Malcolm X (May 19, 1925 – February 21, 1965) was a minister, human rights activist and prominent Black nationalist leader who served as a spokesman for the Nation of Islam during the 1950s and 1960s. Malcolm was born Malcolm Little until he changed his named to Malcolm while in prison and converted to the Nation of Islam before his release from prison in 1952. Now a free man, Malcolm X traveled to Detroit, Michigan, where he worked with the leader of the Nation of Islam, Elijah Muhammad, to expand the movement’s following among Black Americans nationwide. 

Malcolm X became the minister of Temple No. 7 in Harlem and Temple No. 11 in Boston, while also founding new temples in Hartford and Philadelphia. In 1960, he established a national newspaper, Muhammad Speaks, to further promote the message of the Nation of Islam. By the early 1960s, Malcolm X had emerged as a leading voice of a radicalized wing of the civil rights movement, presenting a dramatic alternative to Martin Luther King Jr.’s vision of a racially integrated society achieved by peaceful means. Dr. King was highly critical of what he viewed as Malcolm X’s destructive demagoguery. “I feel that Malcolm has done himself and our people a great disservice,” King once said. Just as Malcolm X appeared to be embarking on an ideological transformation with the potential to dramatically alter the course of the civil rights movement, he was assassinated.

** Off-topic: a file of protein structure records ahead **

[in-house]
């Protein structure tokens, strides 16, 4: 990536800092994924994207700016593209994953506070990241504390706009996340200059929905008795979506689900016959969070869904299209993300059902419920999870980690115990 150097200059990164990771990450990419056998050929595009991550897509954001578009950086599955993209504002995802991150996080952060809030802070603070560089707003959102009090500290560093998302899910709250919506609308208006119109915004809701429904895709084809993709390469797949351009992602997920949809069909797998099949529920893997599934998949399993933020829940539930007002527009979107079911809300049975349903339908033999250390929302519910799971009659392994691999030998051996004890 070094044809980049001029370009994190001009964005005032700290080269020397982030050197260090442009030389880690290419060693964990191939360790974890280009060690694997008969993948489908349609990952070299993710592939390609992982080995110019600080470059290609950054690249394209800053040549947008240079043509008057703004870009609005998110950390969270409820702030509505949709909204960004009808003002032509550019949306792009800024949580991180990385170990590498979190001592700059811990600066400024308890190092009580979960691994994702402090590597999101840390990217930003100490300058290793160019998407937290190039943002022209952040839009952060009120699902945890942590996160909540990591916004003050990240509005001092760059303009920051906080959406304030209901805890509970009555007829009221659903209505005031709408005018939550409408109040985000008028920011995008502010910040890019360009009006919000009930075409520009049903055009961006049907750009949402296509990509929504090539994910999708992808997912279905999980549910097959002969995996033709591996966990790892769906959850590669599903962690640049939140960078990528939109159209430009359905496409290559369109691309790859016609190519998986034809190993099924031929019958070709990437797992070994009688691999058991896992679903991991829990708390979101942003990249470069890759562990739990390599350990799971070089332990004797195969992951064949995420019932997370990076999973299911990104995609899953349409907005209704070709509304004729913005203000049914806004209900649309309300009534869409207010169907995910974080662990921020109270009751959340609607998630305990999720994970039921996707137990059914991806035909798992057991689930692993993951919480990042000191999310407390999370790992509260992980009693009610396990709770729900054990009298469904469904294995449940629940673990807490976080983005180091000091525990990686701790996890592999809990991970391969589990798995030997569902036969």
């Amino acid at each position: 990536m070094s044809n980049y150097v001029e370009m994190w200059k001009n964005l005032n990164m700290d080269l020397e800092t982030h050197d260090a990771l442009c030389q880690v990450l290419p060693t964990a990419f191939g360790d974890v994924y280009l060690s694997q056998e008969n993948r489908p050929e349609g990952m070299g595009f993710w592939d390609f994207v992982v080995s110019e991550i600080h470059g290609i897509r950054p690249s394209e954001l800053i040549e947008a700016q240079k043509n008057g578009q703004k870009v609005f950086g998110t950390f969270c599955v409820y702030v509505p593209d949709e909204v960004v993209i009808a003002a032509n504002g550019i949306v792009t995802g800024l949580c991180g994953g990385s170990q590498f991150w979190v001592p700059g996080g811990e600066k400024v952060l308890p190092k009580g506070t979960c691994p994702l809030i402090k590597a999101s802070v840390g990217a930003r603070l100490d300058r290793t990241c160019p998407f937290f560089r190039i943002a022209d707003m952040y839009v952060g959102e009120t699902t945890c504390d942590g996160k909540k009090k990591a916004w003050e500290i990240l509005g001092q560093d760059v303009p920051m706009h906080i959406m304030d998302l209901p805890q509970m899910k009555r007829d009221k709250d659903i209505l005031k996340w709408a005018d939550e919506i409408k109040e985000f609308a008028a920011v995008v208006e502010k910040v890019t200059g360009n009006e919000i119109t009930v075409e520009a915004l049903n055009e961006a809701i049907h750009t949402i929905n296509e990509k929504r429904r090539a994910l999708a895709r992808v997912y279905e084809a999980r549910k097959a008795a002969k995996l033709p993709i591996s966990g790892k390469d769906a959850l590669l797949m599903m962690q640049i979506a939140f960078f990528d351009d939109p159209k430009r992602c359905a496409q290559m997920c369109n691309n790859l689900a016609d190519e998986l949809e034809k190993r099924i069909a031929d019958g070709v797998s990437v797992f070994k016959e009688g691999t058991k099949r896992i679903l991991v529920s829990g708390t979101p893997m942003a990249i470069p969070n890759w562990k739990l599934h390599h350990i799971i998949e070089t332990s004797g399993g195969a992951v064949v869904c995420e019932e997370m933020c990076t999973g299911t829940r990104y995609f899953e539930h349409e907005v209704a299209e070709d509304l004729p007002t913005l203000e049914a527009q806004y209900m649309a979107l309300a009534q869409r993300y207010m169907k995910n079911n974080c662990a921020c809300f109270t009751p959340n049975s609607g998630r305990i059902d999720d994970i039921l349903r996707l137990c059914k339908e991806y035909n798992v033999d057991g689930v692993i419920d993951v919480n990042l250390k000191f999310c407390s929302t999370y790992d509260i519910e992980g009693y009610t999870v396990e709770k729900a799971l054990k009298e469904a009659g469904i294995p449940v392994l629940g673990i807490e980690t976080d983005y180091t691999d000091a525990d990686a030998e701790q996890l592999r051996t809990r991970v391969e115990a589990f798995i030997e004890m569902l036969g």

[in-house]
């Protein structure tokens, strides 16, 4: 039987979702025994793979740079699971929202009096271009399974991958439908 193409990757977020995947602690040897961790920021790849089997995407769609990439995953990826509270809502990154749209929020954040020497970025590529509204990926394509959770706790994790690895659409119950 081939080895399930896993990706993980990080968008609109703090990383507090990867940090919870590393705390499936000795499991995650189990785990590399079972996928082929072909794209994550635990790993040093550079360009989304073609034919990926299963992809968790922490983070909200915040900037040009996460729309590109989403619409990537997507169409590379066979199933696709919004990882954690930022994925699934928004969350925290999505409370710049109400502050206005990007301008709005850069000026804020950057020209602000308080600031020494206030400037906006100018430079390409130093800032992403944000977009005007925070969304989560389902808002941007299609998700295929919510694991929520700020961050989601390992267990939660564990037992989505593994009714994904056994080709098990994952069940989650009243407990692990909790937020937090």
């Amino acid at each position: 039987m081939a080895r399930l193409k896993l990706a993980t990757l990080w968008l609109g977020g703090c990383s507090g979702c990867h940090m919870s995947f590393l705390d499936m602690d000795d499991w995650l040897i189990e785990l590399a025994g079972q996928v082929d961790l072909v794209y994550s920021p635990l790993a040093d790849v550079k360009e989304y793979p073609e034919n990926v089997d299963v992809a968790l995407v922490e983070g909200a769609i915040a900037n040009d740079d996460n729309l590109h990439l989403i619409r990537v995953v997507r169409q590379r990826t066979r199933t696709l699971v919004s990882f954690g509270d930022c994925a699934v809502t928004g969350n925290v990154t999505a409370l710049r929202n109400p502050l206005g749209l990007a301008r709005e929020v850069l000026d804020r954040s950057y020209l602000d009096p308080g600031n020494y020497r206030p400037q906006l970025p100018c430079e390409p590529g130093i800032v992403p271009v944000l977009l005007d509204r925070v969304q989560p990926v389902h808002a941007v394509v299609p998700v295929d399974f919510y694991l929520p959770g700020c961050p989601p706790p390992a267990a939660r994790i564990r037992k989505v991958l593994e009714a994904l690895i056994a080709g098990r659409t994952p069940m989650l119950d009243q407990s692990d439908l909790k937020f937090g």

On February 21, 1965, Malcolm X took the stage for a speech at the Audubon Ballroom in Manhattan. He had just begun addressing the room when multiple men rushed the stage and began firing guns. In the immediate aftermath of Malcolm X’s death, commentators largely ignored his recent spiritual and political transformation and criticized him as a violent rabble-rouser. But especially after the publication of The Autobiography of Malcolm X, he will be remembered for underscoring the value of a truly free populace by demonstrating the great lengths to which human beings will go to secure their freedom.